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A common complaint that we hear from parents is that their child is simply not revising at home, below we explore some of the key reasons behind this:

They don’t know how to revise:

Teachers will often tell pupils that they need to revise for an upcoming test but never really break down for pupil how the revision should actually be done. There is a method and a means to effective revision – a key fact which is often overlooked.

Speak with your child and ask them if they actually know how to revise for the upcoming exam. Reassure them that not knowing how to revise does not make them inadequate; rather it allows them to get support from specialist teachers and tutors who will support them in preparing for exams far more effectively. It can often be difficult to know where to begin – an expert with experience will provide a structured revision programme and also give key pointers into the method of the revision itself.

The amount that they need to revise:

 21st Century schooling requires pupils to take a range of different subjects culminating in them having to learn large amounts of information – any part of which can be tested in examinations.

Preparing early is the key. Breaking large amounts of information into manageable chunks will ultimately enable pupils to remember and retain information far more effectively. Bad time management will result in the student feeling very overwhelmed with the pressure of impending examinations, making it hard to process and digest key information points.

A study conducted in 2001 in the College Student Journal found that “Cramming” (the process of revising just before an exam whereby information is taken in very quickly with the hopes of remembering it in the exam) led to a more shallow-understanding of the subject material. It also found that students who “crammed” found the tests more difficult than those who had revised in good time.

Your child may think it’s too early to start revising in September:

It is a common mistake for young people to think that they have an abundance of time to prepare for their GCSE exams in Year 11. In fact, most experienced school practitioners will tell you that from January, it becomes a race for time; many schools scramble to finish courses which will have started as early as Year 9. Year 11 is seen as the critical time for revision – a time when all of the key content that has been taught and learnt from Year 9 is revisited and cemented into the pupils’ minds.

Encourage your child to start as early as possible, talk to them about how early revision will enable them to take a huge amount of pressure off their shoulders come the Easter term. Little-and-often is scientifically proven to be better than large chunks of information at a time.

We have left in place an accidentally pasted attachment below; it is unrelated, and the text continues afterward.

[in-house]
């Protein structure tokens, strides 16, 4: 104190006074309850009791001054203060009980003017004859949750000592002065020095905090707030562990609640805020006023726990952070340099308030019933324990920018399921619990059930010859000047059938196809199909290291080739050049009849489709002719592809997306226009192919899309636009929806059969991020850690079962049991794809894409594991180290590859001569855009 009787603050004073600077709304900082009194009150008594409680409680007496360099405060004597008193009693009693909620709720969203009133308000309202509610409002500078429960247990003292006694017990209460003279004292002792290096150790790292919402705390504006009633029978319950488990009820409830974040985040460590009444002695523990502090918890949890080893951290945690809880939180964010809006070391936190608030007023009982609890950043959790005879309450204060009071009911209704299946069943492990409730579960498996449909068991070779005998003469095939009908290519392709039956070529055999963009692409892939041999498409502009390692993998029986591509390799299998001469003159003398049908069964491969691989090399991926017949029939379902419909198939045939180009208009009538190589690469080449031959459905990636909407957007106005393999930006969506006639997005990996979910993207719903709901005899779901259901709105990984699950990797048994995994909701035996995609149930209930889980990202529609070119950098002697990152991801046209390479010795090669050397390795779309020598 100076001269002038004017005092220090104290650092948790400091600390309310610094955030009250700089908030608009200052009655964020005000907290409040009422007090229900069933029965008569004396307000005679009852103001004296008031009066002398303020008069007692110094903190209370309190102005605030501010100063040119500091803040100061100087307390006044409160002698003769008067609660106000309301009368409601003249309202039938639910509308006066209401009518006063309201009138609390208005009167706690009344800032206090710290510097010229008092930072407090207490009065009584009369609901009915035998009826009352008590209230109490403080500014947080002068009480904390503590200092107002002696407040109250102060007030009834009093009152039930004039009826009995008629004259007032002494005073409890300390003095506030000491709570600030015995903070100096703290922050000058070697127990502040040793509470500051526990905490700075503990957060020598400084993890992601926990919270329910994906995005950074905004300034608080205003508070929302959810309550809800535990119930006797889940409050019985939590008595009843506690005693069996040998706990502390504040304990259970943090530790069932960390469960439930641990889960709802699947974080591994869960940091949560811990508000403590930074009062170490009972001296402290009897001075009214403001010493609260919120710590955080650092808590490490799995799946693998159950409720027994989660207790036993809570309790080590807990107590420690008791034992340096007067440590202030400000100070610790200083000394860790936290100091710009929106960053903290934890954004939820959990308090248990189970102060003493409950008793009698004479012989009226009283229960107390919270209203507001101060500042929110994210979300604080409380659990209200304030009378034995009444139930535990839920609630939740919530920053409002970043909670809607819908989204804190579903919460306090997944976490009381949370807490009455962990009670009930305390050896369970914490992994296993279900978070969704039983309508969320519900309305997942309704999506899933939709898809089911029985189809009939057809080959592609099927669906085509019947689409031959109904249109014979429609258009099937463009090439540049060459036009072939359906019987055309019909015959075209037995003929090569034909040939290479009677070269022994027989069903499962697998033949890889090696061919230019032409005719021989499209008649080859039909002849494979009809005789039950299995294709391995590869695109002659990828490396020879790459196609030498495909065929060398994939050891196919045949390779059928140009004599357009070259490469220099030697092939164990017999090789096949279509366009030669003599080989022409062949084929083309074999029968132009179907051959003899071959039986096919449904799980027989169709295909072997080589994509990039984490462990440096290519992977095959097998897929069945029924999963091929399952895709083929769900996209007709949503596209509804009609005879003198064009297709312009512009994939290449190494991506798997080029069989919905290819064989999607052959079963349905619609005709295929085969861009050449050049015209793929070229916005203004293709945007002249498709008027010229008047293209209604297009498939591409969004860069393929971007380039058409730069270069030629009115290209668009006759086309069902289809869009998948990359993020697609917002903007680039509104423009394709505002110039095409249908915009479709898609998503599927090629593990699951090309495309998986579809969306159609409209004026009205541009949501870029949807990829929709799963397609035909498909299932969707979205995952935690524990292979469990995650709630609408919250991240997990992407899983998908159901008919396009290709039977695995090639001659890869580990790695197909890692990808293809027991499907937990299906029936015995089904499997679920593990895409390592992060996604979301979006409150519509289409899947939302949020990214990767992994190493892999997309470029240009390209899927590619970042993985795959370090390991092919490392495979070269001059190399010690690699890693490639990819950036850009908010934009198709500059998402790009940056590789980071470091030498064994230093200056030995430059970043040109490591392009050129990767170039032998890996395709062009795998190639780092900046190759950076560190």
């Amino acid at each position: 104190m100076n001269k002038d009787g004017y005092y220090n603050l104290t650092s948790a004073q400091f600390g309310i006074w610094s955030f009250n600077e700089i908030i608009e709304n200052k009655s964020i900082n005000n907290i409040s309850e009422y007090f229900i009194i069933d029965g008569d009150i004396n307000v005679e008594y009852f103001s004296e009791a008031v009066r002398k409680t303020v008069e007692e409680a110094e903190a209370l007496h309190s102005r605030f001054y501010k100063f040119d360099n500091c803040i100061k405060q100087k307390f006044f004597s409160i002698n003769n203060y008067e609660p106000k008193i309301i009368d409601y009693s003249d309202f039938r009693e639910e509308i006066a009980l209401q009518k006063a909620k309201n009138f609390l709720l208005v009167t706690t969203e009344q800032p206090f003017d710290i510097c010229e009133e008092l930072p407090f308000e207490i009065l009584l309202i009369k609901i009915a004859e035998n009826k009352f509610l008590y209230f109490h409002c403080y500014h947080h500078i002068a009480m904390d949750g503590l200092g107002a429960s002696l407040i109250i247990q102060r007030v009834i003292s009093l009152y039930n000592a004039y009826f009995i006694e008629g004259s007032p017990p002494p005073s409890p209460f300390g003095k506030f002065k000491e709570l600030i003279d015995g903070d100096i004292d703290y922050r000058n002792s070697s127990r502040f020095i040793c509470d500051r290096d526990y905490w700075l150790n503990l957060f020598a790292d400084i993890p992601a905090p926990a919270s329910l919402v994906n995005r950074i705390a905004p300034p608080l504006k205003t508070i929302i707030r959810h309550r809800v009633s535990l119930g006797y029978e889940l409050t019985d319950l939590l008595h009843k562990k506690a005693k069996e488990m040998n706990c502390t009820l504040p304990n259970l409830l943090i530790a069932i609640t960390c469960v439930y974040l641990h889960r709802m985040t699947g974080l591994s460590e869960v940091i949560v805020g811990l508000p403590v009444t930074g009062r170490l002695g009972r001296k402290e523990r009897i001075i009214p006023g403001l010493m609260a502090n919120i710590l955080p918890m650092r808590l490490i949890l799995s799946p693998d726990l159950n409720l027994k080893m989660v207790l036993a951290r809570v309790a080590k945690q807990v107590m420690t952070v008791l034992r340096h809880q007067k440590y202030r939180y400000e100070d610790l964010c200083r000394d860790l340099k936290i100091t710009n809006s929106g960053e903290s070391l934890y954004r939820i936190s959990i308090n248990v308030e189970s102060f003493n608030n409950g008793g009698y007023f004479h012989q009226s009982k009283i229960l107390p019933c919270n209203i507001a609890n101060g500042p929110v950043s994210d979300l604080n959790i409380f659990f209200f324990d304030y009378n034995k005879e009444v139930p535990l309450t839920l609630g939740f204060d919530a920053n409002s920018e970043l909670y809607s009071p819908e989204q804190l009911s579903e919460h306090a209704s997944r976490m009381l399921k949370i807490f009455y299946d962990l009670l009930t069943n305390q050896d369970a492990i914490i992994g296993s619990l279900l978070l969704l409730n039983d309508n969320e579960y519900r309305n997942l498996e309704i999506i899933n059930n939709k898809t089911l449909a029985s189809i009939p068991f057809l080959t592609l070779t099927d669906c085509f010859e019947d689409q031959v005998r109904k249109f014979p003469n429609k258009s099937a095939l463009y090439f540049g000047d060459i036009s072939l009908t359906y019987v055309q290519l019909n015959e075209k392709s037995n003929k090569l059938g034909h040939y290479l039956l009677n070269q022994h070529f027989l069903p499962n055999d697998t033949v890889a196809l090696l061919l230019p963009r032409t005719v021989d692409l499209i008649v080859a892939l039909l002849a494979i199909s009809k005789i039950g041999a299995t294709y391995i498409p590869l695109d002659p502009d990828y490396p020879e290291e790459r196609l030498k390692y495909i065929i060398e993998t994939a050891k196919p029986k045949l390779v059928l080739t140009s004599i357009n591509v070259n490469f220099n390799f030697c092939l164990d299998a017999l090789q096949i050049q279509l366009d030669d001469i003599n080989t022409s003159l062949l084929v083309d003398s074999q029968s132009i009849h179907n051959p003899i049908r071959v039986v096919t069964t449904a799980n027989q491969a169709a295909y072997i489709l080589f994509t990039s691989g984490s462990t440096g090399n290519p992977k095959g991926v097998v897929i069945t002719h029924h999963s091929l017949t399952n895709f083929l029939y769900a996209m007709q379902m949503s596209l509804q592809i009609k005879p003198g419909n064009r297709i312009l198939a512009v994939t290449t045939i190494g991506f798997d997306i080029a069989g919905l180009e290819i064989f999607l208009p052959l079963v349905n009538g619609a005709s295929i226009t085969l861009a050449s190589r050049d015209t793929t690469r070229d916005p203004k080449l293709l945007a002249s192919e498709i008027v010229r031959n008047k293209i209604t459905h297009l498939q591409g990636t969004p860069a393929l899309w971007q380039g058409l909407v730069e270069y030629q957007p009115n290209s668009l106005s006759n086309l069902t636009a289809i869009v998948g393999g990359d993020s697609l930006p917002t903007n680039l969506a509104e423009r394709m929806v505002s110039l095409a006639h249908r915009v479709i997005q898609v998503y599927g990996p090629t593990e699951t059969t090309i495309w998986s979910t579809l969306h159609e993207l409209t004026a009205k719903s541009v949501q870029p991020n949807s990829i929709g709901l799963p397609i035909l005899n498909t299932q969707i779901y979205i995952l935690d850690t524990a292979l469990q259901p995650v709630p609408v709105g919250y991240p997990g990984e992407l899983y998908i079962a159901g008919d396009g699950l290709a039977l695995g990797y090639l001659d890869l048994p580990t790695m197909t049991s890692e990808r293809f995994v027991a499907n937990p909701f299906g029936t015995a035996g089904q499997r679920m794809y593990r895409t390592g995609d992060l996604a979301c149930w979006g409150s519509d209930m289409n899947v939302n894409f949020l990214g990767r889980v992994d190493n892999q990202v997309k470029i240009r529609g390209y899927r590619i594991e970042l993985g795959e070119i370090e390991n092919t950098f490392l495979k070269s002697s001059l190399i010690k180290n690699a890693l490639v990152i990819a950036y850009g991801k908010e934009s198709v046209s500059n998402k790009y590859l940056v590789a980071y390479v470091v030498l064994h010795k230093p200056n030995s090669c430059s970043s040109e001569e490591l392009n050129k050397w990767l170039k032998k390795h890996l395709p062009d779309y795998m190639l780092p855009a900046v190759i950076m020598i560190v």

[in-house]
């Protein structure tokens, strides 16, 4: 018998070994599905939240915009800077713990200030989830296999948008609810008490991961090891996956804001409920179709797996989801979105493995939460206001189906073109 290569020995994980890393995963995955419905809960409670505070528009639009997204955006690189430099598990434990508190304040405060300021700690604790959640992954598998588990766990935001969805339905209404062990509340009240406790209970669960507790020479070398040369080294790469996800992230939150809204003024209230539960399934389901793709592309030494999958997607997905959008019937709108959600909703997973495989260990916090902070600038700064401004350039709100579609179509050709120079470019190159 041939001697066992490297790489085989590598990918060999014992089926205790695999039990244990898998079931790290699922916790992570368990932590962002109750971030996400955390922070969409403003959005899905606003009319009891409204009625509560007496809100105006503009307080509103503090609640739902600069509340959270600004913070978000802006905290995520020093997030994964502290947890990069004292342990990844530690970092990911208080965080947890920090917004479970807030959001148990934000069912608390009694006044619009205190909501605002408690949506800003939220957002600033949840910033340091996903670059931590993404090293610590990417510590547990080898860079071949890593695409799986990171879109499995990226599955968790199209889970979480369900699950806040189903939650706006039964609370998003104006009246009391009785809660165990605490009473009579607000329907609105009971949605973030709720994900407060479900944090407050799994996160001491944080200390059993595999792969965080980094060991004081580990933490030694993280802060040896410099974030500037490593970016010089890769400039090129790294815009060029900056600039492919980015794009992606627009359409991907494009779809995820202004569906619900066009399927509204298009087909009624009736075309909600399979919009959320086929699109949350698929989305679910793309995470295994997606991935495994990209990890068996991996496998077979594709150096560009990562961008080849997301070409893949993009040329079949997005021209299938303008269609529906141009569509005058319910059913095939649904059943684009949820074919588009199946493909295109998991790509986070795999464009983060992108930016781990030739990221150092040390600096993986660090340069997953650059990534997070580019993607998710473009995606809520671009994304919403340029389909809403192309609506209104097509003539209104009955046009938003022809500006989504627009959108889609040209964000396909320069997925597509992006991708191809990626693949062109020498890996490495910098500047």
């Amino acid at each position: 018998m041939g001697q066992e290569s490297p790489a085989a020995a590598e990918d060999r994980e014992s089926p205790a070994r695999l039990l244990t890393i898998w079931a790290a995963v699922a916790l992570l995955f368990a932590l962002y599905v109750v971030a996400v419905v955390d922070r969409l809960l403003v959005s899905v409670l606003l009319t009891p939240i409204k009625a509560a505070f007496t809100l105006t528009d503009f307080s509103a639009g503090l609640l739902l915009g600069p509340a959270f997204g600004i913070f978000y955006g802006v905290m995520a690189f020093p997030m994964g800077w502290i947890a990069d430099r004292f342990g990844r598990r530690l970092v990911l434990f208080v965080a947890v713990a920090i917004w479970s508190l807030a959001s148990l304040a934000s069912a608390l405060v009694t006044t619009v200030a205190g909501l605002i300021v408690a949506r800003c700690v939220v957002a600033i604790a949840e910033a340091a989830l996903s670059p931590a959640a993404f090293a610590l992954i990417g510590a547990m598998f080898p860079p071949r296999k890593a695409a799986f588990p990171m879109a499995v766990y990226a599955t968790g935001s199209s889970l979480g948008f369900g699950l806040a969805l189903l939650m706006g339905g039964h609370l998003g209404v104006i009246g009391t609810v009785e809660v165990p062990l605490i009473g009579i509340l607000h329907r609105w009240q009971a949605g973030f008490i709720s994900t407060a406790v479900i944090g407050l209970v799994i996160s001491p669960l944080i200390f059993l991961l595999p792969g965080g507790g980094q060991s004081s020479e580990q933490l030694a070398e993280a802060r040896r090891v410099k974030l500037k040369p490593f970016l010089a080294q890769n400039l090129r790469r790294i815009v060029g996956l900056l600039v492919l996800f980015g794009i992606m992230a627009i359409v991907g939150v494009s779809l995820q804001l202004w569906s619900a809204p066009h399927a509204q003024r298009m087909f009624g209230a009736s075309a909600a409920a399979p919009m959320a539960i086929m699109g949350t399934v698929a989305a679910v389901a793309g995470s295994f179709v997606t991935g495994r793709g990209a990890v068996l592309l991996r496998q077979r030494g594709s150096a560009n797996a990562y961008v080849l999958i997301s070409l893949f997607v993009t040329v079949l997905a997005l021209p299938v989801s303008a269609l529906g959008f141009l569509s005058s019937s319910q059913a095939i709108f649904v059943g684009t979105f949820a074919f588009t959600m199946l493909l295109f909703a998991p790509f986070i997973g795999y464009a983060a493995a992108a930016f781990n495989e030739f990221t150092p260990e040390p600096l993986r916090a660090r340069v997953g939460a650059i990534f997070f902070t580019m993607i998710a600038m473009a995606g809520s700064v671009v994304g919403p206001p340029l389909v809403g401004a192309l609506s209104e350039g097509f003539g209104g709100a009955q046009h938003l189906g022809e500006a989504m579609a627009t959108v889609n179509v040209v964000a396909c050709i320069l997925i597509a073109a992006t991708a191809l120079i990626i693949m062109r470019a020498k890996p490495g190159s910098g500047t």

Some pupils believe that they do not need to revise

As experienced classroom practitioners, we regularly come across parents who state that their child believes that they can pass the GCSE exams without any intervention as their natural intelligence will enable them to pass.

If your child has taken this approach, then it is important to discuss a different mind-set:

Growth mindset: A growth mindset encourages a young person to believe that they need to work as hard as they can to improve at every stage in their life. This mindset is healthy and enables young people to take every opportunity to develop their academic ability to do well in examinations, as well as pushing them hard to achieve success in every aspect of their lives.

A fixed mindset is the belief that destiny has written that a particular young person will always do very well, this means that they do not need to work hard and will always do well. This mindset is dangerous and destructive and often leads young people to either self destruct or underperform in their examinations.

Your child is too easily distracted?

In a world dominated by social media, games consoles and television, we often find parents complaining that their child has rushed homework or is simply not prioritising his/her academic progress.

The first priority is to know exactly which exams your child is due to take and the dates of those exams. Next, support your child in drawing up a study timetable. Your child needs to revise 1.5 hours per subject, per week. Good quality and consistent revision is the key to success.

If you are unsure about how to do this, contact the school or speak to your child’s tutor. At Achieving Success Tuition, all of the staff in our Birmingham Tuition Centres are fully-trained teachers who have years of experience, therefore they are perfectly placed to help you with any questions you may have.

distracted from revising

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Every year, we help hundreds of students achieve their potential through structured learning, a bespoke syllabus and top-quality teaching.

All of our programs are completely bespoke and taught in actual schools by fully qualified teachers who teach Monday to Friday outside of our sessions. This means they are fully engaged with the current academic syllabus and can help with all the upcoming exams.

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